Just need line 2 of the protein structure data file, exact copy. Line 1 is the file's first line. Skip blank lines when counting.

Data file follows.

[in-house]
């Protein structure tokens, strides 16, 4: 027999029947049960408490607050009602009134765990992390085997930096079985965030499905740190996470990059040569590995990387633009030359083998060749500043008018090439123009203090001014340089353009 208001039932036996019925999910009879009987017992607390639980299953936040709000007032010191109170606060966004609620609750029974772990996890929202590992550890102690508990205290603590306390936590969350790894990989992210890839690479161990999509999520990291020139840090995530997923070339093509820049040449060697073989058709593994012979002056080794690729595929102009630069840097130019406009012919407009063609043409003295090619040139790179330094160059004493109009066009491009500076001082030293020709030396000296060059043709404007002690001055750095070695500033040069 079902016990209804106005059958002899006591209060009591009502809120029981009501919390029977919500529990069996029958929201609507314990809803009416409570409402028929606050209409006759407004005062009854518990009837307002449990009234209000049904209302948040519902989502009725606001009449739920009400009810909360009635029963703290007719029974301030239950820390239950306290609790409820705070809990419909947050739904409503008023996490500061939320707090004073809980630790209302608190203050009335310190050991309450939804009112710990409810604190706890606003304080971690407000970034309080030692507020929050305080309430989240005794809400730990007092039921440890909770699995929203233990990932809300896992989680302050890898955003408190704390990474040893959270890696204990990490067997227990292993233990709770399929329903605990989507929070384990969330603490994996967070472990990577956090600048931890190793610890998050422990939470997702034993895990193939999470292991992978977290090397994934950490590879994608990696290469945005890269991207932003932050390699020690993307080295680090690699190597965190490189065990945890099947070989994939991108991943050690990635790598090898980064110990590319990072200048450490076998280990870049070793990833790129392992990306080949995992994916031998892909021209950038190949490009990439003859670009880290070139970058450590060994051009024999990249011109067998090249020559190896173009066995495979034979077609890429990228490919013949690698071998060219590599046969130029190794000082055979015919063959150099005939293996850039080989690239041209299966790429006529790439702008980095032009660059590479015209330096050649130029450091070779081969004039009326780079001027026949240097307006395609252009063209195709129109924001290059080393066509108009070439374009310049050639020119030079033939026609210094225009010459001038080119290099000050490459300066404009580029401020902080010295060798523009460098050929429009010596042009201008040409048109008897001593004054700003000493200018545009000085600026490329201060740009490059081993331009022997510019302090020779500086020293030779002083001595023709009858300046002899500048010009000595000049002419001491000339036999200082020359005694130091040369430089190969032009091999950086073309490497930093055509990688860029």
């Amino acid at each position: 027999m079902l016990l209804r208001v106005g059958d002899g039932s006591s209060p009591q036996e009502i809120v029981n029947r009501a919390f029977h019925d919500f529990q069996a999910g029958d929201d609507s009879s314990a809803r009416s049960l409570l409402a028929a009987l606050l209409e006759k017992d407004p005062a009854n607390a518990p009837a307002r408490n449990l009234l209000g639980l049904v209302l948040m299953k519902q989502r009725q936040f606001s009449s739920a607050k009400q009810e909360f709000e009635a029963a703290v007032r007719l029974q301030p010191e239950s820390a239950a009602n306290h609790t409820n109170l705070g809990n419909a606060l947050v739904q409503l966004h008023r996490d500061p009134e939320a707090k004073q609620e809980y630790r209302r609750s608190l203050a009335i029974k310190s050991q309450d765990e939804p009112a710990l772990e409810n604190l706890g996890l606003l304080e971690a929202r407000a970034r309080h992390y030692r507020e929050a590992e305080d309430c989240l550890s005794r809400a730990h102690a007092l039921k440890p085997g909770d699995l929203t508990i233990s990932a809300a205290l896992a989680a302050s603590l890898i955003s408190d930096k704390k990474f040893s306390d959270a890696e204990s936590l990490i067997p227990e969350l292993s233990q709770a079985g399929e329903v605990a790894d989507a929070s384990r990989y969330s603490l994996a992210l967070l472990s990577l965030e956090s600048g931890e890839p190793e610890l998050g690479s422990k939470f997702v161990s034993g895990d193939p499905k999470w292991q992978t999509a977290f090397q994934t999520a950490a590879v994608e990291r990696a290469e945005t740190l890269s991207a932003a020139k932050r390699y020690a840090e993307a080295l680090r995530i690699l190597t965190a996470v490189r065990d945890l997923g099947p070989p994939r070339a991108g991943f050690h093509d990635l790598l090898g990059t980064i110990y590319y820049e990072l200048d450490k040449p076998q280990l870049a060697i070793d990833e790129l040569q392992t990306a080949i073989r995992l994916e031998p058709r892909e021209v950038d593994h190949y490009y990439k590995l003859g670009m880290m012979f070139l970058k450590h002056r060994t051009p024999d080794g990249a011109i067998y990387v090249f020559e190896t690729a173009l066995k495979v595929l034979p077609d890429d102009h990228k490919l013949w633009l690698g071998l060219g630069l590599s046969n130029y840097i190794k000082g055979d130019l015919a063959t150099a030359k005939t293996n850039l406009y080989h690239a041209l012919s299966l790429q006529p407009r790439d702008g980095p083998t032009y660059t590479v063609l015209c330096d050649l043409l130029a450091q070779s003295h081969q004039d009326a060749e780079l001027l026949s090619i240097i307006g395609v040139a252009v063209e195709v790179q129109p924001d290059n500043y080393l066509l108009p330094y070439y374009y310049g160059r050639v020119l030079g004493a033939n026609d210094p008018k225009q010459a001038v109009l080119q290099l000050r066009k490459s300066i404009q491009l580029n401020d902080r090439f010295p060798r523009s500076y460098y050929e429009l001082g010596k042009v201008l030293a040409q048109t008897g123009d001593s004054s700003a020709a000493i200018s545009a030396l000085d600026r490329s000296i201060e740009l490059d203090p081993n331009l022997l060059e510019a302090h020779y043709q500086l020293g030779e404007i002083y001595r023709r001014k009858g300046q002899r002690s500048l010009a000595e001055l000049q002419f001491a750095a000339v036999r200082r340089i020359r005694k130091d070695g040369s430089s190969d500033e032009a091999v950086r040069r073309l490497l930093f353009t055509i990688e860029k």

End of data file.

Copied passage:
């Protein structure tokens, strides 16, 4: 027999029947049960408490607050009602009134765990992390085997930096079985965030499905740190996470990059040569590995990387633009030359083998060749500043008018090439123009203090001014340089353009 208001039932036996019925999910009879009987017992607390639980299953936040709000007032010191109170606060966004609620609750029974772990996890929202590992550890102690508990205290603590306390936590969350790894990989992210890839690479161990999509999520990291020139840090995530997923070339093509820049040449060697073989058709593994012979002056080794690729595929102009630069840097130019406009012919407009063609043409003295090619040139790179330094160059004493109009066009491009500076001082030293020709030396000296060059043709404007002690001055750095070695500033040069 079902016990209804106005059958002899006591209060009591009502809120029981009501919390029977919500529990069996029958929201609507314990809803009416409570409402028929606050209409006759407004005062009854518990009837307002449990009234209000049904209302948040519902989502009725606001009449739920009400009810909360009635029963703290007719029974301030239950820390239950306290609790409820705070809990419909947050739904409503008023996490500061939320707090004073809980630790209302608190203050009335310190050991309450939804009112710990409810604190706890606003304080971690407000970034309080030692507020929050305080309430989240005794809400730990007092039921440890909770699995929203233990990932809300896992989680302050890898955003408190704390990474040893959270890696204990990490067997227990292993233990709770399929329903605990989507929070384990969330603490994996967070472990990577956090600048931890190793610890998050422990939470997702034993895990193939999470292991992978977290090397994934950490590879994608990696290469945005890269991207932003932050390699020690993307080295680090690699190597965190490189065990945890099947070989994939991108991943050690990635790598090898980064110990590319990072200048450490076998280990870049070793990833790129392992990306080949995992994916031998892909021209950038190949490009990439003859670009880290070139970058450590060994051009024999990249011109067998090249020559190896173009066995495979034979077609890429990228490919013949690698071998060219590599046969130029190794000082055979015919063959150099005939293996850039080989690239041209299966790429006529790439702008980095032009660059590479015209330096050649130029450091070779081969004039009326780079001027026949240097307006395609252009063209195709129109924001290059080393066509108009070439374009310049050639020119030079033939026609210094225009010459001038080119290099000050490459300066404009580029401020902080010295060798523009460098050929429009010596042009201008040409048109008897001593004054700003000493200018545009000085600026490329201060740009490059081993331009022997510019302090020779500086020293030779002083001595023709009858300046002899500048010009000595000049002419001491000339036999200082020359005694130091040369430089190969032009091999950086073309490497930093055509990688860029």